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A Street Car Named Desire

            Symbolism by definition is the representation of things by means of attributing symbolic meanings or significance to objects, events or relationships. Symbolism plays an important role in the play by helping readers understand the concept of the theme better. The most obvious symbol used in A Streetcar Named Desire is its title and the actual reference, in the play, to the streetcars named Desire and Cemeteries. They not only are the means by which Blanche was brought to the home of Stanley and Stella; as the play unfolds, we realize the names of the streetcars have a greater significance. [Blanche says, " They told me to take a street-car named Desire, and then transfer to one called Cemeteries and ride six blocks and get off at Elysian Fields"] (s.1, 6). Williams seems to be alluding to a belief that desire leads to death, even though it is not meant physically, but rather in an emotional aspect. The play also includes other key elements of symbolic meaning, such as Blanche wearing the color white, staying away from light, and bathing constantly.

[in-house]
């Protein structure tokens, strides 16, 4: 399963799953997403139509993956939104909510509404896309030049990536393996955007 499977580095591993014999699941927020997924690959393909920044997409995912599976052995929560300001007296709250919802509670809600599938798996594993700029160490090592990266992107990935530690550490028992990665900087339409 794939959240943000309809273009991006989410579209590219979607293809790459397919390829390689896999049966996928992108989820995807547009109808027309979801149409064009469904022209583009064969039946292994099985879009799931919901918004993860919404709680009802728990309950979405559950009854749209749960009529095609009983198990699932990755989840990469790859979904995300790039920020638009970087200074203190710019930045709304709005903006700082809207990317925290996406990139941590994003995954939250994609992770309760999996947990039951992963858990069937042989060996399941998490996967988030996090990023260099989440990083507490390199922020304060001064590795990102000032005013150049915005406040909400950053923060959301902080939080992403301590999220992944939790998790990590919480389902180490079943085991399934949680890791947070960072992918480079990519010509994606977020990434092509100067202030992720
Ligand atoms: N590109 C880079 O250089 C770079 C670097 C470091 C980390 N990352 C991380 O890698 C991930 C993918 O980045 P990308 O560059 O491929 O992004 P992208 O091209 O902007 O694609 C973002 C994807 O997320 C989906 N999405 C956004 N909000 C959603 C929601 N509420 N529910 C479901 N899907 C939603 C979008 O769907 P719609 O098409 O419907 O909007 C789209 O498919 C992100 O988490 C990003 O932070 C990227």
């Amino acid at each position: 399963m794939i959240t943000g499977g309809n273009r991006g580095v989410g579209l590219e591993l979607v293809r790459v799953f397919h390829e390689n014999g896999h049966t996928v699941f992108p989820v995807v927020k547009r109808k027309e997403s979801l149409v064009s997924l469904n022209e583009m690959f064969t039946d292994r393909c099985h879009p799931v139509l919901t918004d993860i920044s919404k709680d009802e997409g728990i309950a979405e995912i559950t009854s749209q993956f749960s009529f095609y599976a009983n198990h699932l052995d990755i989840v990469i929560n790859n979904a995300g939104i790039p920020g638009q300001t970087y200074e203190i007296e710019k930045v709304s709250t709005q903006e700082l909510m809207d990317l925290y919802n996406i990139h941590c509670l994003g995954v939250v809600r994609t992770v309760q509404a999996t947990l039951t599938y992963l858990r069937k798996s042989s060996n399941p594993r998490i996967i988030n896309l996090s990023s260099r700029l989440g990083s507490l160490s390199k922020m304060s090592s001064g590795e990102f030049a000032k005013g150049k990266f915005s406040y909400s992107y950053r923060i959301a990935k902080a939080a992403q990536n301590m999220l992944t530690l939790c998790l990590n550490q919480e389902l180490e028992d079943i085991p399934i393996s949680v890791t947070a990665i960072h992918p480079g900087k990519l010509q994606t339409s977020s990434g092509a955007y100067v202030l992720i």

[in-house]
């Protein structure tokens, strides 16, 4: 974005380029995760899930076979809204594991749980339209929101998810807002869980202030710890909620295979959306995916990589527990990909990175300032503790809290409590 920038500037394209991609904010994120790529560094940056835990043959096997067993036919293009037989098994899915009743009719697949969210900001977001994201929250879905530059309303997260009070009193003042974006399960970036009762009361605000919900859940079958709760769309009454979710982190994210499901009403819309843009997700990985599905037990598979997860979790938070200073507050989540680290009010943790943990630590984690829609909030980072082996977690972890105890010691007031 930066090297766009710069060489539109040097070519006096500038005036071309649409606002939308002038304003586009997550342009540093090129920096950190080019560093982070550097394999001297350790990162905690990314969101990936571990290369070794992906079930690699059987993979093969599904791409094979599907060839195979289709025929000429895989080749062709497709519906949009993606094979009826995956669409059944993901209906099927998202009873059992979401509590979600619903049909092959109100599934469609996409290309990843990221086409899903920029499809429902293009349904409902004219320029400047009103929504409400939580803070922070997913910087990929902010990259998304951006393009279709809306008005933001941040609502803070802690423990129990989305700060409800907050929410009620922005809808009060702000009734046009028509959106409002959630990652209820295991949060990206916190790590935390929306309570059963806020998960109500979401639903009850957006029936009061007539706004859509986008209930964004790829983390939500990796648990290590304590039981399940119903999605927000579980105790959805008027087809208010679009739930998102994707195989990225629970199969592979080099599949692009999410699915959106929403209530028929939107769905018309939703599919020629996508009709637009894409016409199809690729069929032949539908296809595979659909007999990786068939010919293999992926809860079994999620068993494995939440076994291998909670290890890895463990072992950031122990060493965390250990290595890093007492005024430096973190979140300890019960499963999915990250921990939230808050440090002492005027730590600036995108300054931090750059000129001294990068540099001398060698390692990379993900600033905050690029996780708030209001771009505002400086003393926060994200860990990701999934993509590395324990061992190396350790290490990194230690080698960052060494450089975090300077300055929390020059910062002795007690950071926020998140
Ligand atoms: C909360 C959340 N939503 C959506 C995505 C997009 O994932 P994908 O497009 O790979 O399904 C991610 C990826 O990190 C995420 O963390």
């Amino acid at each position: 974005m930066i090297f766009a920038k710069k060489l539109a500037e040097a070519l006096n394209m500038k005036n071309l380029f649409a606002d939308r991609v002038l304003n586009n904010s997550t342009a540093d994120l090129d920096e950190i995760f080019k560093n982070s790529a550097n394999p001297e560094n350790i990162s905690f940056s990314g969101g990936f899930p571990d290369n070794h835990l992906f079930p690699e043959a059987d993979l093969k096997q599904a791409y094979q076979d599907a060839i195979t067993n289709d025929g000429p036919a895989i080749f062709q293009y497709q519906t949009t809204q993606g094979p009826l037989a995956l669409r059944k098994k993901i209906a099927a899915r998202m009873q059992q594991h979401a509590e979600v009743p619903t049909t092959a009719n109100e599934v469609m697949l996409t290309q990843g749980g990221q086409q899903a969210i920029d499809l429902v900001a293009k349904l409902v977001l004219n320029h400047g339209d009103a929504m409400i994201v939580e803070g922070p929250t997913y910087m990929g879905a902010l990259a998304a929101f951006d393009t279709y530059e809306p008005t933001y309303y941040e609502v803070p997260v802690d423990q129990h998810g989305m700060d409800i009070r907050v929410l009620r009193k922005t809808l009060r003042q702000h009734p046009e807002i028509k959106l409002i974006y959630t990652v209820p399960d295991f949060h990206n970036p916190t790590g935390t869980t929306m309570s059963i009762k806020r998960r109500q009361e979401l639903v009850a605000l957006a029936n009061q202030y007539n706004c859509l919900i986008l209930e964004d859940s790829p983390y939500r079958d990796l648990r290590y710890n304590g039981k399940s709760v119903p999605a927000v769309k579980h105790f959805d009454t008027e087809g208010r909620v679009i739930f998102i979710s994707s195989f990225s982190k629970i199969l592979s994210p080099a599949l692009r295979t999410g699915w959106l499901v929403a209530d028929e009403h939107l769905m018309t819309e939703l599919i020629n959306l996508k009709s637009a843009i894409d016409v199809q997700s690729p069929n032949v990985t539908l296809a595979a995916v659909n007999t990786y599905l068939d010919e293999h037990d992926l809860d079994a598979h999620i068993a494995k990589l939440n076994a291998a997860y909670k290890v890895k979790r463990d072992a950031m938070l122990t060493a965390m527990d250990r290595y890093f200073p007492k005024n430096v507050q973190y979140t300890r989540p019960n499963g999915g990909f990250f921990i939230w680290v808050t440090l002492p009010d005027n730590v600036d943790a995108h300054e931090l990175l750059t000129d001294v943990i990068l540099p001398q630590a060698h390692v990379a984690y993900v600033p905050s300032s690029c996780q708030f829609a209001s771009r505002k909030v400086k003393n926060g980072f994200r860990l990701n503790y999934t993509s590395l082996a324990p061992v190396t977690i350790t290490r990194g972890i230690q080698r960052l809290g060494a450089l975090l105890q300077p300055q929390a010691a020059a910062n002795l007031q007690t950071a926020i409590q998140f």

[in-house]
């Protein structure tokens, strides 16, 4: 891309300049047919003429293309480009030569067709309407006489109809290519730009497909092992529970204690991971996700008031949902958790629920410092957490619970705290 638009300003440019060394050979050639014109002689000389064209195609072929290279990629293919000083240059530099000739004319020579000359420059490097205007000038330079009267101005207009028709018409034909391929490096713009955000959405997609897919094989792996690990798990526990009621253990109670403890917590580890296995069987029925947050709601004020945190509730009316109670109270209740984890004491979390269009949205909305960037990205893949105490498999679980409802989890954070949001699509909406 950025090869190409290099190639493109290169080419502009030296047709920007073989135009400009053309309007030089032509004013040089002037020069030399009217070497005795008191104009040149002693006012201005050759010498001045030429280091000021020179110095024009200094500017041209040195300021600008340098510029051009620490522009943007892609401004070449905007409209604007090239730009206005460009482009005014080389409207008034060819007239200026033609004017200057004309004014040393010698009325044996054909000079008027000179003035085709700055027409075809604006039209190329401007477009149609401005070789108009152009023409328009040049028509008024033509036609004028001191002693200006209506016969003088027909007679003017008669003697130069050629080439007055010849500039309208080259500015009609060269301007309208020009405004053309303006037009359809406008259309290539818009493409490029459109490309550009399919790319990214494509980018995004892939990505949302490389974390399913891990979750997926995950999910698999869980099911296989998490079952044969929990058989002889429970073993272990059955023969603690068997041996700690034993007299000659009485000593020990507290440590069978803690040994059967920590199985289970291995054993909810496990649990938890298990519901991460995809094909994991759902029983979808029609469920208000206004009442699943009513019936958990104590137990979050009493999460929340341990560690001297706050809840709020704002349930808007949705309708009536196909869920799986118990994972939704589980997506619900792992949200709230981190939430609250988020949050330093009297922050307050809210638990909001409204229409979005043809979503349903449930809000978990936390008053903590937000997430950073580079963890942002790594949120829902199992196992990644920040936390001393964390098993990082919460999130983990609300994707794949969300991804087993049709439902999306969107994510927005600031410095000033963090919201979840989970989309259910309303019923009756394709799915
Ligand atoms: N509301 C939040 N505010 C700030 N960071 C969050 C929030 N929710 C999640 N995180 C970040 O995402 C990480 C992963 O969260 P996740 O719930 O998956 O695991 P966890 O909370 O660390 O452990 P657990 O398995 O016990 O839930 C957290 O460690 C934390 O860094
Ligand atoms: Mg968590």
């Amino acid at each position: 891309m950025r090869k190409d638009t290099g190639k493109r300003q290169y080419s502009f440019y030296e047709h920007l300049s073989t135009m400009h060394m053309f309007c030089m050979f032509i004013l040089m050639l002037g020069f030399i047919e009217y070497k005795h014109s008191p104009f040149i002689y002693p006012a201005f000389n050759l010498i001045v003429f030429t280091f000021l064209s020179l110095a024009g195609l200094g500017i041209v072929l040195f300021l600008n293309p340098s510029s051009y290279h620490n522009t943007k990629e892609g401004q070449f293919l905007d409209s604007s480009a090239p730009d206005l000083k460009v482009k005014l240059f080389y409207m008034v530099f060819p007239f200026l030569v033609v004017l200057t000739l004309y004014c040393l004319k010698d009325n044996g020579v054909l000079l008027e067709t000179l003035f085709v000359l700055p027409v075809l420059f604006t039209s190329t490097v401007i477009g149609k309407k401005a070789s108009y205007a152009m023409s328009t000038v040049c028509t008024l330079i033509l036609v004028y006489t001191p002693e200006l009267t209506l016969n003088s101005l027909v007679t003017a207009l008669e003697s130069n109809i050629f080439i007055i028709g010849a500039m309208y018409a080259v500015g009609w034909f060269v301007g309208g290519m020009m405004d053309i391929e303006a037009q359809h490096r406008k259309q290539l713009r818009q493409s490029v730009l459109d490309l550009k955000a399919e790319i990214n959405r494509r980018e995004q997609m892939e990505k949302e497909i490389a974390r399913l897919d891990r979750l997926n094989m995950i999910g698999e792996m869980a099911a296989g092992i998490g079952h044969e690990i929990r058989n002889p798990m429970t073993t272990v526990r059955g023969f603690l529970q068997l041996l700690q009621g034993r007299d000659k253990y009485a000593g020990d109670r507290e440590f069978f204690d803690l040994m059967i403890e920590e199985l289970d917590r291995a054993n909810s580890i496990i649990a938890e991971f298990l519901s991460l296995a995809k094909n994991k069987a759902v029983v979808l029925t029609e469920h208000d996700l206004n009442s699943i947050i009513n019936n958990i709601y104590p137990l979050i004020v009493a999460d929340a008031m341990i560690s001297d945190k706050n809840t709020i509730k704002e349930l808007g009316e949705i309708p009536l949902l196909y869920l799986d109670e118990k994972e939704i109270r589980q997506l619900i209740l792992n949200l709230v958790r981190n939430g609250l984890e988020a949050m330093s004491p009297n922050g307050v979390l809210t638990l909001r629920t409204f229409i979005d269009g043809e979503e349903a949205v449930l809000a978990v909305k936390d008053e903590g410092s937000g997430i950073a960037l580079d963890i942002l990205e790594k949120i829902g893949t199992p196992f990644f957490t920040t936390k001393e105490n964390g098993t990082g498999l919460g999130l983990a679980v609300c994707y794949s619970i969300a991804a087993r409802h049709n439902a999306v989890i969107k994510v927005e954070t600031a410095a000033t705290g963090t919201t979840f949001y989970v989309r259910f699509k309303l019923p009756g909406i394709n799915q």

Blanche is described as wearing white, the symbol of purity. This is very ironic, because she appears to be pure by wearing it, hiding her inner sins, even though she is actually not. In scene one the stage notes describe this to the reader. ["She is daintily dressed in a white suit with a fluffy bodice, necklace and earrings of pearl, white gloves and hat, looking as if she were arriving at a summer tea or cocktail party in the garden district"] (s.1, 5). The reader later discovers that Blanche is not pure by the way she has been living her life. She sees herself as a prim and proper woman, not as a prostitute. Williams shows how Blanche is not pure by an event that occurred with Stella and Blanche. [Stella pours the coke into the glass. It foams over and spills. Blanche gives a piercing cry. Stella shocked by the cry, "Heavens!" Blanche says "Right on my pretty white skirt"] (s.

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